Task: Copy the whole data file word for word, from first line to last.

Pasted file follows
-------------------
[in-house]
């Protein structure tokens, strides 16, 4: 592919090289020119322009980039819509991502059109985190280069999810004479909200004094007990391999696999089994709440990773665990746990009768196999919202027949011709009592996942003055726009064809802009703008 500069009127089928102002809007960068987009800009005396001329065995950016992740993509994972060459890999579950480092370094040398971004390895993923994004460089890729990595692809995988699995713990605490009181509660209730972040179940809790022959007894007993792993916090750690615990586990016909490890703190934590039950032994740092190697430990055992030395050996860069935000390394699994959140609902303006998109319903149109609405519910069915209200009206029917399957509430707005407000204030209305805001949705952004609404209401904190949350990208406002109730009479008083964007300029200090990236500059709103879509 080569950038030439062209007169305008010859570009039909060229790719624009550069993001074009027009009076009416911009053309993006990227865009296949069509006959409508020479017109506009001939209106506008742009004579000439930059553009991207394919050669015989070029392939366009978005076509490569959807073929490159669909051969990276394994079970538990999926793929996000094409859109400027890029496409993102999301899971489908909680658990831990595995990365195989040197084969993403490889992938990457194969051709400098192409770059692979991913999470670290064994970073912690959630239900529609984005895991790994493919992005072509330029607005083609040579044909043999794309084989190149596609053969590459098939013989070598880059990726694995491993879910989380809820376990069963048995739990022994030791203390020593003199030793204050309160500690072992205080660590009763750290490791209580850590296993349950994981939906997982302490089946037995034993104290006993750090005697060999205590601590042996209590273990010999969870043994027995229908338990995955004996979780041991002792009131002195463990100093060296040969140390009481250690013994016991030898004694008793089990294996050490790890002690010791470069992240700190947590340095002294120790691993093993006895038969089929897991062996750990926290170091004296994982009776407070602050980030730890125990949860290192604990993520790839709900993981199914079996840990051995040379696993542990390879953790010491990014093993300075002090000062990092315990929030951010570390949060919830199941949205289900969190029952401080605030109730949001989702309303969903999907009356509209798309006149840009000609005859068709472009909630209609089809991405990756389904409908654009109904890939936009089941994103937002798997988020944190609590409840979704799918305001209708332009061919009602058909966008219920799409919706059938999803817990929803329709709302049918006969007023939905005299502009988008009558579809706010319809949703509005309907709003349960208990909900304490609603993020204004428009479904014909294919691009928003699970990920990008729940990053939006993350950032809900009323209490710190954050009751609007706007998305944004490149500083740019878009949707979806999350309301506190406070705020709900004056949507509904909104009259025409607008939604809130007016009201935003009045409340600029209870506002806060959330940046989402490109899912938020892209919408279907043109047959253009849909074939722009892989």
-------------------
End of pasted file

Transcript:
[in-house]
């Protein structure tokens, strides 16, 4: 592919090289020119322009980039819509991502059109985190280069999810004479909200004094007990391999696999089994709440990773665990746990009768196999919202027949011709009592996942003055726009064809802009703008 500069009127089928102002809007960068987009800009005396001329065995950016992740993509994972060459890999579950480092370094040398971004390895993923994004460089890729990595692809995988699995713990605490009181509660209730972040179940809790022959007894007993792993916090750690615990586990016909490890703190934590039950032994740092190697430990055992030395050996860069935000390394699994959140609902303006998109319903149109609405519910069915209200009206029917399957509430707005407000204030209305805001949705952004609404209401904190949350990208406002109730009479008083964007300029200090990236500059709103879509 080569950038030439062209007169305008010859570009039909060229790719624009550069993001074009027009009076009416911009053309993006990227865009296949069509006959409508020479017109506009001939209106506008742009004579000439930059553009991207394919050669015989070029392939366009978005076509490569959807073929490159669909051969990276394994079970538990999926793929996000094409859109400027890029496409993102999301899971489908909680658990831990595995990365195989040197084969993403490889992938990457194969051709400098192409770059692979991913999470670290064994970073912690959630239900529609984005895991790994493919992005072509330029607005083609040579044909043999794309084989190149596609053969590459098939013989070598880059990726694995491993879910989380809820376990069963048995739990022994030791203390020593003199030793204050309160500690072992205080660590009763750290490791209580850590296993349950994981939906997982302490089946037995034993104290006993750090005697060999205590601590042996209590273990010999969870043994027995229908338990995955004996979780041991002792009131002195463990100093060296040969140390009481250690013994016991030898004694008793089990294996050490790890002690010791470069992240700190947590340095002294120790691993093993006895038969089929897991062996750990926290170091004296994982009776407070602050980030730890125990949860290192604990993520790839709900993981199914079996840990051995040379696993542990390879953790010491990014093993300075002090000062990092315990929030951010570390949060919830199941949205289900969190029952401080605030109730949001989702309303969903999907009356509209798309006149840009000609005859068709472009909630209609089809991405990756389904409908654009109904890939936009089941994103937002798997988020944190609590409840979704799918305001209708332009061919009602058909966008219920799409919706059938999803817990929803329709709302049918006969007023939905005299502009988008009558579809706010319809949703509005309907709003349960208990909900304490609603993020204004428009479904014909294919691009928003699970990920990008729940990053939006993350950032809900009323209490710190954050009751609007706007998305944004490149500083740019878009949707979806999350309301506190406070705020709900004056949507509904909104009259025409607008939604809130007016009201935003009045409340600029209870506002806060959330940046989402490109899912938020892209919408279907043109047959253009849909074939722009892989």